Studio Lighting – Cactus Slave Flash Cable Hack

Nikon sb800As you may know, I am a great fan of off camera flash

I’ve owned a Nikon SB-28 since my analog days and added a Nikon SB800 when going digital. Advised by Strobist, I added a third flash – a Nikon SB26.

To get all those flashes going off camera, I bought some cheapo Cactus (AKA Gadget Infinity) flash radio triggers – those can be found at eBay for just a few dollars. I initially bought two receivers and when I added the Nikon SB26 to my collection, I bought the third one.

I really like those cheapo triggers and up until now they were lots of fun (see this shot, I just can’t miss a shot at showing my son off). Of course, if you need high reliability, you should consider the big brother: Pocket Wizards.

Each of the receivers has a male phone jack connected, so it can be attached to high power studio flash. The full eBay kit also comes with a connector cable that has a phone jack on one side and a pc-sync (or x-sync) connector on the other.

So for the first flash unit, I used a headphone splitter. This was nice, but way to clumsy. I wanted something a bit more elegant for my next unit. (Besides, the third receive did not come with a connector cable).

So… I went to my local camera store and bought an ancient pc-sync cable. The jack on this one was a weird jack that did not fit any flash I know. I also got a female headset jack from my local electronics store. The next few paragraphs are an illustrated tutorial of how I made the oldie sync-cord into a female jack to pc-sync cord. (Click an image to make it larger).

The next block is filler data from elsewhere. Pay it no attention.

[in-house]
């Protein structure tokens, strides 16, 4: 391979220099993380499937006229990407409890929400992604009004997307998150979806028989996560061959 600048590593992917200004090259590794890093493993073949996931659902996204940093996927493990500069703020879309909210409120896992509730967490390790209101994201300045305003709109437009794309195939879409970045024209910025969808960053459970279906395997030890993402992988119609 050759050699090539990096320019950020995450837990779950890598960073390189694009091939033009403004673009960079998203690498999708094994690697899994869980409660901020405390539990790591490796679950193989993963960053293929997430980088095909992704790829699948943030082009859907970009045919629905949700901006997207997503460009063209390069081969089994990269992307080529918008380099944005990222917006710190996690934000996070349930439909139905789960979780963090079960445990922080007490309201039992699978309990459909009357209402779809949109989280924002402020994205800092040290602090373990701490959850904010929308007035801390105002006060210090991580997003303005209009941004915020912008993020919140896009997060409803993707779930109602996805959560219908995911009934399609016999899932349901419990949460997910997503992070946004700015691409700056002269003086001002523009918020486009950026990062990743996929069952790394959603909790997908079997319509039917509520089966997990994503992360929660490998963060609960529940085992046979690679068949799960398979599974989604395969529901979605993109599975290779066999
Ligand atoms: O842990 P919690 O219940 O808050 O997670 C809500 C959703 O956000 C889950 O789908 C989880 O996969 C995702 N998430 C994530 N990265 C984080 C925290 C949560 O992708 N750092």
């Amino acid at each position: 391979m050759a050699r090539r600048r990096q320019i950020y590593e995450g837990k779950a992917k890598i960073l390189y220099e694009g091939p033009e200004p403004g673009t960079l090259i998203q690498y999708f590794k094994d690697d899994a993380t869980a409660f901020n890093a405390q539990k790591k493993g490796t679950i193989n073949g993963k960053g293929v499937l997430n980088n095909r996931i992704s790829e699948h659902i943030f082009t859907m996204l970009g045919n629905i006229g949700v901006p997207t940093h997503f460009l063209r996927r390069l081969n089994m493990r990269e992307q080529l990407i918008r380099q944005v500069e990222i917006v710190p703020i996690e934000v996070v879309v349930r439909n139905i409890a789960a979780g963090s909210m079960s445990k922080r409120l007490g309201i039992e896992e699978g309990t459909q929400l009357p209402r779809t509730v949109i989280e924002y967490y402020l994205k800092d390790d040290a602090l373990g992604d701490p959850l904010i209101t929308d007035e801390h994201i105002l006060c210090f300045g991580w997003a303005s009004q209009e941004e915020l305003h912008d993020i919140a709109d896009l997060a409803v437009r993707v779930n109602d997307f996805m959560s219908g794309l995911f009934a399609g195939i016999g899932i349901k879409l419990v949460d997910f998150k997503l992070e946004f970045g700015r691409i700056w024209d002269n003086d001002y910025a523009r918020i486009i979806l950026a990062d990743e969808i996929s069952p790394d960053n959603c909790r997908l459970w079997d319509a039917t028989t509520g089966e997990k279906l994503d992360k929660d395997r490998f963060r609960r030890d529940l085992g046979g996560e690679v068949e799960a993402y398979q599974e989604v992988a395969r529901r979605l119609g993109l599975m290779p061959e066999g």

Materials:
- Cheapo eBay Remote
- Female headset jack
- Oldie but goody Vivitar pc-sync cable

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Instructions:
First cut the oldie jack from the oldie pc-sync cable and expose the wiring.

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Then open the female jack and slide the plasticy part on the pc-cord. (This step has to be done now. After you connect the wired the plastic will not slide).

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Next connect the sync cable exposed wires to the metal part of the jack. In the jack I used I connected one wire to the “right” connector of the jack, and one wire to the “left” connector of the jack. I left the “front” connector untouched.

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Now slide the plastic and screw it back.

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Last step is to connect the cable to the remote flash trigger.

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The entire thing should take about 5 minutes.

More Flash Hacks:
- Flash Mounted homemade DIY Softbox
- 4 ways to bounce a flash
- Homemade Speedlite “Snoot”
- Pocket Wizard Mounting Device II
- The CD Spindle Ringflash